It's becoming a trend. Around the country, policemen are pepper spraying peaceful protestors. It started in NYC when Tony Bologna, one of New York's finest, pepper sprayed a group of young women already cordoned off by a police barrier. Next they managed to get an 84 year old woman in Seattle. And now Lieutenant John Pike gives UC Davis protestors a face full of pepper spray, even though they were peacefully seated on the ground. To make things worse, “When students covered their eyes with their clothing, police forced open their mouths and pepper-sprayed down their throats," or so claims Nathan Brown, an assistant professor in the English Department. (You can read a first-hand student account here.)
Initially the chancellor of the university, Linda P.B. Katehi, appeared to defend the police action. But, as the video above went viral, she began changing her tune and calling for an investigation into the matter. Nothing like a little transparency ... and some public shaming (below) ... to make people see the light.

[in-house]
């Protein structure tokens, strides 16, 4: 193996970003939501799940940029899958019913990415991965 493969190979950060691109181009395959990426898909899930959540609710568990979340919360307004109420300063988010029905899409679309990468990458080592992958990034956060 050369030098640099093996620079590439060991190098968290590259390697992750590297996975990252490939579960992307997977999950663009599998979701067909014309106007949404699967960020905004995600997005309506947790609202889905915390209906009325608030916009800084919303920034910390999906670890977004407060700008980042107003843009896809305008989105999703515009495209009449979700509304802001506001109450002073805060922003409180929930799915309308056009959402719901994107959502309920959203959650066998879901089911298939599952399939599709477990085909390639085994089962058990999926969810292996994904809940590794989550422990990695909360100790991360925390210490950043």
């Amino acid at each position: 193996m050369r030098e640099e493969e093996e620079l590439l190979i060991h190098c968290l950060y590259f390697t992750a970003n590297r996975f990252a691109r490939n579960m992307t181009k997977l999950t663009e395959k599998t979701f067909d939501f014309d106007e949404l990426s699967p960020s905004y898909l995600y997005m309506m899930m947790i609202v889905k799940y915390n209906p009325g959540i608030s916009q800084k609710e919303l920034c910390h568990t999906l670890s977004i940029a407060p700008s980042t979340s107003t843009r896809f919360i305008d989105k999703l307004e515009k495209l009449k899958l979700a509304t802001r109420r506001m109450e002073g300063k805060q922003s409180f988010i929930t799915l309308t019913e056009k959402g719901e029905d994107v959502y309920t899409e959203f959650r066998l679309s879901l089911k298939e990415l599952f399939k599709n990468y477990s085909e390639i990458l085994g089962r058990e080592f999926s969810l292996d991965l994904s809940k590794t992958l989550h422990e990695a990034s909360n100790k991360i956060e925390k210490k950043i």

You can read a fuller account of Friday's events in the UC Davis newspaper. Also don't miss the paper's collection of photos on Flickr. And I'd also recommend the analysis by James Fallows over at The Atlantic. Here's the money quote:
I can't see any legitimate basis for police action like what is shown here. Watch that first minute and think how we'd react if we saw it coming from some riot-control unit in China, or in Syria. The calm of the officer who walks up and in a leisurely way pepper-sprays unarmed and passive people right in the face? We'd think: this is what happens when authority is unaccountable and has lost any sense of human connection to a subject population. That's what I think here.
And perhaps we can add this thought. If you're the chancellor, the person charged with overseeing the education and welfare of students, you shouldn't recognize the problem with Friday's events only when the political heat gets turned up. Talk about a lack of human connection....